Deal Me In, Week 7 ~ “The Singing Tree”


Hosted by Jay @ Bibliophilopolis

“The Singing Tree” by Eric Lustbader

Card picked: Three of Clubs

From: Tales of the Impossible, ed. by David Copperfield & Janet Berliner

Review: Andy’s succsessful life is shattered when his wife Melissa is shot and killed during a random act of violence. Suddenly, his wealth and clout mean nothing to him. On the sarcastic suggestion of his wife’s attending physician, Andy leaves city life to tourist hunt elk in Montana. There, he hears his wife singing to him and undergoes a Native American ritual to seek out her spirit and be granted his wish: for everything to be as it was before.

Jeeze, David Copperfield, you sure know how to pick downer stories.

After last week’s “The Allies,” this is a much longer and more straightforward story. It’s telling is no-frills and takes no short cuts, and that’s okay. Not every story needs to be a virtuoso work. It is in many ways a much more accessible story. Pretty much everyone has the occasional desire to roll back the clock to a better time. As linear as this story is, it’s not an obvious case of “be careful what you wish for.” Andy gets a taste of having what he wants and realizing that it’s an unnatural state. And maybe in the end, his choice is rewarded.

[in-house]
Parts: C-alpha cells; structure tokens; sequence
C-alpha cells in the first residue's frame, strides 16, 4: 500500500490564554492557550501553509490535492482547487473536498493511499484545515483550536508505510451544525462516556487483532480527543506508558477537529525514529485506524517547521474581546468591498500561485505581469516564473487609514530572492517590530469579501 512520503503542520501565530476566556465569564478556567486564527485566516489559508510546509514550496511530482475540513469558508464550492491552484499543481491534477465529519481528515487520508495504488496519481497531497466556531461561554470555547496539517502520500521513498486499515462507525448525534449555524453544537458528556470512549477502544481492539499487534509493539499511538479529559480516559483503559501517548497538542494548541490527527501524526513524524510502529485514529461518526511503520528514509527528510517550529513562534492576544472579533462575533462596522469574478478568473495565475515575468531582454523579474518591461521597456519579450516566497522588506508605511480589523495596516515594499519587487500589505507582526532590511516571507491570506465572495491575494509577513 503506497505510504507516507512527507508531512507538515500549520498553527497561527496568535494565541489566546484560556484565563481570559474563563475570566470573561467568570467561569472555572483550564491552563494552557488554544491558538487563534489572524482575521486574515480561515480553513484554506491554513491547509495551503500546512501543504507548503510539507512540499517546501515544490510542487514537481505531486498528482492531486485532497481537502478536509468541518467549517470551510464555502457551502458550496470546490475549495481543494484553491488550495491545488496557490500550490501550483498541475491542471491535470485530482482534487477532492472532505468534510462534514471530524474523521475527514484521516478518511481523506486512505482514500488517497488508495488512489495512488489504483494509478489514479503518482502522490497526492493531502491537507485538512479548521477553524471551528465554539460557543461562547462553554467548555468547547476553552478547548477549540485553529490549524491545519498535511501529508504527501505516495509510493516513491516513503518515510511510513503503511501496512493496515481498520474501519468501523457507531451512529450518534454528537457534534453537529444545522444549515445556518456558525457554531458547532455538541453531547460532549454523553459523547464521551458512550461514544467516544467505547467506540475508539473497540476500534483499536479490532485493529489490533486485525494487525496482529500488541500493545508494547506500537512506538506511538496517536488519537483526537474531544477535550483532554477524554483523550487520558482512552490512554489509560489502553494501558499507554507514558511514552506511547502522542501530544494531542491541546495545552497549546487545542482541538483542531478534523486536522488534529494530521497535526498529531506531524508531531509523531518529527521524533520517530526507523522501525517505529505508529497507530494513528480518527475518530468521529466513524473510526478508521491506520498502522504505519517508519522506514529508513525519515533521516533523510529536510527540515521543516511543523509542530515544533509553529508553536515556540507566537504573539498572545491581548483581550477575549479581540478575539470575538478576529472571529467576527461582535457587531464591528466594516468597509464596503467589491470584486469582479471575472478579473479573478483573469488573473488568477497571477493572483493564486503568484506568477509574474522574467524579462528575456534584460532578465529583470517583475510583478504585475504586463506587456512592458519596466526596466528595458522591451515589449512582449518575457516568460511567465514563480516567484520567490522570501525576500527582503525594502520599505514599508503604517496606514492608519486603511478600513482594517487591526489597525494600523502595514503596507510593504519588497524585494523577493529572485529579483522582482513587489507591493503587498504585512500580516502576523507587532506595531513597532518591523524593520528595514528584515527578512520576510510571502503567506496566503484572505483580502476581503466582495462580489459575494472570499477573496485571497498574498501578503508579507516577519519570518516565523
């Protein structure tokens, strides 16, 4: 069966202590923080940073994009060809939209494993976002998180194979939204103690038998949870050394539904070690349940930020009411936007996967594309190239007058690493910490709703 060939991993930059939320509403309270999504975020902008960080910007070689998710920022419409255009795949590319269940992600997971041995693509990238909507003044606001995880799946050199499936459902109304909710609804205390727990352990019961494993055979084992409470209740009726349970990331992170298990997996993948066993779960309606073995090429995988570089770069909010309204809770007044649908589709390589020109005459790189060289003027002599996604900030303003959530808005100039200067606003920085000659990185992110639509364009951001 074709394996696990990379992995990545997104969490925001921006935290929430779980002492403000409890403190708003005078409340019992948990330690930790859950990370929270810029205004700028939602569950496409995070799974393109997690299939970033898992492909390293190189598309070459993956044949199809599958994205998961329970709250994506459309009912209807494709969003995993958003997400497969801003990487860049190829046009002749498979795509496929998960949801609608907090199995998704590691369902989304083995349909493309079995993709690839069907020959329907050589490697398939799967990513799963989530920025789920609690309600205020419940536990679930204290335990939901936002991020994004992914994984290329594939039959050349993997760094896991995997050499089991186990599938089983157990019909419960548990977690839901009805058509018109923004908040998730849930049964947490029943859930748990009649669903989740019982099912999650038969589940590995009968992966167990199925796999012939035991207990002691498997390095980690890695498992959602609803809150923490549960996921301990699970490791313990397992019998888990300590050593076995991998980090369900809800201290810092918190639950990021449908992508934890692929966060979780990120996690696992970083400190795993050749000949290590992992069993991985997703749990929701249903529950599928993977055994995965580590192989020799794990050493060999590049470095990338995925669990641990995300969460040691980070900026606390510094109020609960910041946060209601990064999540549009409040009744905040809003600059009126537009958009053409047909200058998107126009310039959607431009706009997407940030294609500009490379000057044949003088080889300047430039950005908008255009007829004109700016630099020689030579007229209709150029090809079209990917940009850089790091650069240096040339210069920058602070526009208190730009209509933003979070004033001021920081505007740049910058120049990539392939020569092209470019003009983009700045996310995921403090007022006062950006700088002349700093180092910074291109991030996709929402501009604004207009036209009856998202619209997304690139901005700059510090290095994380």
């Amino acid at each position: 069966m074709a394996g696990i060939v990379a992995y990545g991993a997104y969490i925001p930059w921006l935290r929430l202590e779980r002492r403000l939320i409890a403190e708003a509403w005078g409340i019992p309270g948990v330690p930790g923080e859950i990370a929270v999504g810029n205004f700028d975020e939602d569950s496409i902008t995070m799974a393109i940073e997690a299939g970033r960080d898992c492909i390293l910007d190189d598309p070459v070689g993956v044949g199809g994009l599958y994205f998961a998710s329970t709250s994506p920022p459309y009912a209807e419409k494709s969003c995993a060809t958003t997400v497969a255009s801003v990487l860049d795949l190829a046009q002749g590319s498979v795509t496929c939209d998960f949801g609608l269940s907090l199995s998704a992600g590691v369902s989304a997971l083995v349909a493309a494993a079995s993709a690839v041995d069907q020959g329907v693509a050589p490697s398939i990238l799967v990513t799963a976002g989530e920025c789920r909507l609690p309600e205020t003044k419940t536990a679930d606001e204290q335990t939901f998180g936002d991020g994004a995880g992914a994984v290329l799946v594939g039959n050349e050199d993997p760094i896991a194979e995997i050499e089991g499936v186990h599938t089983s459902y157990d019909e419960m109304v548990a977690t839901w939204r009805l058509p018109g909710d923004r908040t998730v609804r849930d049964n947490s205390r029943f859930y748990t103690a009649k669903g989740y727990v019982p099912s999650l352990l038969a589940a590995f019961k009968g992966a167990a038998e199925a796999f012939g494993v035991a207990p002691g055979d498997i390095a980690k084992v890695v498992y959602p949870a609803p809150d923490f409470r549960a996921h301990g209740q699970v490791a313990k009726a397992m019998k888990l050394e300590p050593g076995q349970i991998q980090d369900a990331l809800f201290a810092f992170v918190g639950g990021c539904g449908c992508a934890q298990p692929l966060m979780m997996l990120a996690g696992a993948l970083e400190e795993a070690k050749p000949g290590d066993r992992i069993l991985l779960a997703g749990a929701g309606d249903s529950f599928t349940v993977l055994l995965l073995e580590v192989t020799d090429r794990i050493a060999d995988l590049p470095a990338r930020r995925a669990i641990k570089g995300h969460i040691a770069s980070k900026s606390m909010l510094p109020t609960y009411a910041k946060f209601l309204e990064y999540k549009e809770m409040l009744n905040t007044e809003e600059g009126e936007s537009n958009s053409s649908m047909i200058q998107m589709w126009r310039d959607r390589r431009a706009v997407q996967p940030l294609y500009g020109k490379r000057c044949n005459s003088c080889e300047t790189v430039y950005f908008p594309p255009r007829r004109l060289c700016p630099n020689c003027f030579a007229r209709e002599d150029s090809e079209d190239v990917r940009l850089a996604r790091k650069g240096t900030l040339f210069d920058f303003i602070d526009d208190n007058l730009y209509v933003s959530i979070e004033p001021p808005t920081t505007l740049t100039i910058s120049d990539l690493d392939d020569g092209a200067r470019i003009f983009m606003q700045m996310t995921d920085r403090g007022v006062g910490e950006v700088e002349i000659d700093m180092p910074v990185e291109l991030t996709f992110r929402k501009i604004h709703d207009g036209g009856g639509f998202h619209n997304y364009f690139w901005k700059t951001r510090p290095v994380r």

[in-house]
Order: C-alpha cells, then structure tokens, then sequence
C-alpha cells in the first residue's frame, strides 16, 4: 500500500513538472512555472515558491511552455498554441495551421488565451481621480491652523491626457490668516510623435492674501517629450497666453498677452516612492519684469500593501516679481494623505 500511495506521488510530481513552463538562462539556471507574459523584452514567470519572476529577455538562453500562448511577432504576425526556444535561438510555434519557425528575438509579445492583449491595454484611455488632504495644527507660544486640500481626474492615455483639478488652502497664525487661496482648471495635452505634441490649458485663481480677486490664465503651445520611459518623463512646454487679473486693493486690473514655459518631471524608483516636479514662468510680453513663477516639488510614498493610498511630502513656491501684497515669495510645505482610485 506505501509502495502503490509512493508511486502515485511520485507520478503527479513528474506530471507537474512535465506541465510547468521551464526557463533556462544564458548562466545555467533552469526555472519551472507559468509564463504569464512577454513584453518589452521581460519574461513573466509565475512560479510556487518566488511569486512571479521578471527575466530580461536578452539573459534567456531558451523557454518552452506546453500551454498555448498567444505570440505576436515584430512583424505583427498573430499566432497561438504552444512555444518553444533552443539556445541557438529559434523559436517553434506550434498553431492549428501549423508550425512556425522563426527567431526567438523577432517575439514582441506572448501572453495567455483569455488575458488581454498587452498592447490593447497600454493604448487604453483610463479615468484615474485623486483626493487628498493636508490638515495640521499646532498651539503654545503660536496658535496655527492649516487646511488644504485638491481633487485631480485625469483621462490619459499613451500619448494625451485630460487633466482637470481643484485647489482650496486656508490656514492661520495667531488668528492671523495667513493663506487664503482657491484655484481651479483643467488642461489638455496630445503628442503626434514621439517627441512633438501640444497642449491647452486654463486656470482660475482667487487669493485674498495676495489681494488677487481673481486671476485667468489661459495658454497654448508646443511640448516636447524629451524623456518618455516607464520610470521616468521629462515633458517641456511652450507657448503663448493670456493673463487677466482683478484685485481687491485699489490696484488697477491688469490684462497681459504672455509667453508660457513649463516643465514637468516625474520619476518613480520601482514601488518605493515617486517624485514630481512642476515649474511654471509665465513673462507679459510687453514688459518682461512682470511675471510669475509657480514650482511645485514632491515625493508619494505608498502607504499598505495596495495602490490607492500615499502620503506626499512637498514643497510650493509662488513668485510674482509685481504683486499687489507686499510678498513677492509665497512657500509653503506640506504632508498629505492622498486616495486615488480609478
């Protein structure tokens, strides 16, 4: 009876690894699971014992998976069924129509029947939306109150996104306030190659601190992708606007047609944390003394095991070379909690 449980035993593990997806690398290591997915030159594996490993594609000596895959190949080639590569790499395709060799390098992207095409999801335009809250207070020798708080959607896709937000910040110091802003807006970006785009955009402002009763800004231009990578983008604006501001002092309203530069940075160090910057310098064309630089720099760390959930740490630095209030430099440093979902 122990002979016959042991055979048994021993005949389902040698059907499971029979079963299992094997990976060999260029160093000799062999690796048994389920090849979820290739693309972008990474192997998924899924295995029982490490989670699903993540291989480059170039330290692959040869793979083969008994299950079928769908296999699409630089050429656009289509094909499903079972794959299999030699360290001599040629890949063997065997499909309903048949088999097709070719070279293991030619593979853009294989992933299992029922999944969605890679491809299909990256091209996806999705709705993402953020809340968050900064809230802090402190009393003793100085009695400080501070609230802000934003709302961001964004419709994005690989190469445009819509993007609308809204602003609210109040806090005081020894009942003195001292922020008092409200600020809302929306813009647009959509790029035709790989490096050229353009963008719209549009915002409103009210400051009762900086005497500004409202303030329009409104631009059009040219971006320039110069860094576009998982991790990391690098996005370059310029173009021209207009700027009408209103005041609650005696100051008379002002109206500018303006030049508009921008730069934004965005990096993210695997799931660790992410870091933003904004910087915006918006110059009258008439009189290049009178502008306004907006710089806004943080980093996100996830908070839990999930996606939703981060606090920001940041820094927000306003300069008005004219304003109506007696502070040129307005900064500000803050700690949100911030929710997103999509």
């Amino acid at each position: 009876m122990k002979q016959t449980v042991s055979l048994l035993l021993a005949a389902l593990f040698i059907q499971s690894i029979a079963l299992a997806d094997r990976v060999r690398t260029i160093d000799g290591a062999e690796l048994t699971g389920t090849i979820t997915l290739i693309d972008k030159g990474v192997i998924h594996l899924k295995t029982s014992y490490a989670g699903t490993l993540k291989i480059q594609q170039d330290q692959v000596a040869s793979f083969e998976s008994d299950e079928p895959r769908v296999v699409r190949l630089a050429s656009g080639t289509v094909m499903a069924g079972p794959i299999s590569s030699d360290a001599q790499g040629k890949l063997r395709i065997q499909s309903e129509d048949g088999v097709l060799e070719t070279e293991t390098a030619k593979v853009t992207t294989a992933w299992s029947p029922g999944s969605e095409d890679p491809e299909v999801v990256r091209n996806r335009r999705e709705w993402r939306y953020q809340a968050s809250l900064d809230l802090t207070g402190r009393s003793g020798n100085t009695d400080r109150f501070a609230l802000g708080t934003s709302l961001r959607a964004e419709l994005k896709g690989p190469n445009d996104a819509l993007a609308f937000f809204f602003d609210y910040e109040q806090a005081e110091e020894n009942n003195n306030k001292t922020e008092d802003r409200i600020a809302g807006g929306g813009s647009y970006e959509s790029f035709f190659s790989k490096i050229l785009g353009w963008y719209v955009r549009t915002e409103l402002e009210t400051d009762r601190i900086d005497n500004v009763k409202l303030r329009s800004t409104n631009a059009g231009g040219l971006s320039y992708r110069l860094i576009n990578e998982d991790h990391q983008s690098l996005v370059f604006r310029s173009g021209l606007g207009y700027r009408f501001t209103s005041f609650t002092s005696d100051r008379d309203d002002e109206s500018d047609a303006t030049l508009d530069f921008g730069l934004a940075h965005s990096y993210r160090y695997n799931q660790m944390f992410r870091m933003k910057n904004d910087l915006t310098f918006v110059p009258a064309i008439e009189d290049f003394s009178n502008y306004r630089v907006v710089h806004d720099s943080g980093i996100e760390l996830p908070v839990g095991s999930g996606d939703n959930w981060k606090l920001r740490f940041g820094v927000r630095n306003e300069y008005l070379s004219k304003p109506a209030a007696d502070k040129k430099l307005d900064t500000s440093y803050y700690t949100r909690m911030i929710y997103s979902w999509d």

About the Author: Eric Van Lustbader is known lately for picking up the Bourne gauntlet, writing in that series since 2004’s The Bourne Legacy. He’s also been an elementary school teacher and worked in the music business.

Is this your card?

(I think I still want to be David Copperfield when I grow up: “…I stopped inventing for a while and worked on an island that I have…”)

5 thoughts on “Deal Me In, Week 7 ~ “The Singing Tree”

  1. Jay

    First: loved the video; Penn and Teller are great! (& I couldn’t tell if Lauer’s co host-ess was getting creeped out by Teller’s “familiarity” or not – surely they told her in advance? If not, she kept her professionalism going admirably)

    Second: I’m intrigued by the concept of “getting what you want and realizing its an unnatural state.” That’s pretty deep the more I think about it…

    Thanks for sharing this story,


    1. Katherine Nabity Post author

      Ha! I was inadvertently existential. Actually, I meant that the unnatural thing is “going back to how things were,” but that notion and the concept of “wasn’t meant to be” have been swirling around in my brain for a while and haven’t quite solidified yet.

  2. Pingback: Deal Me In, Week 14 ~ “16 Mins.” | The Writerly Reader

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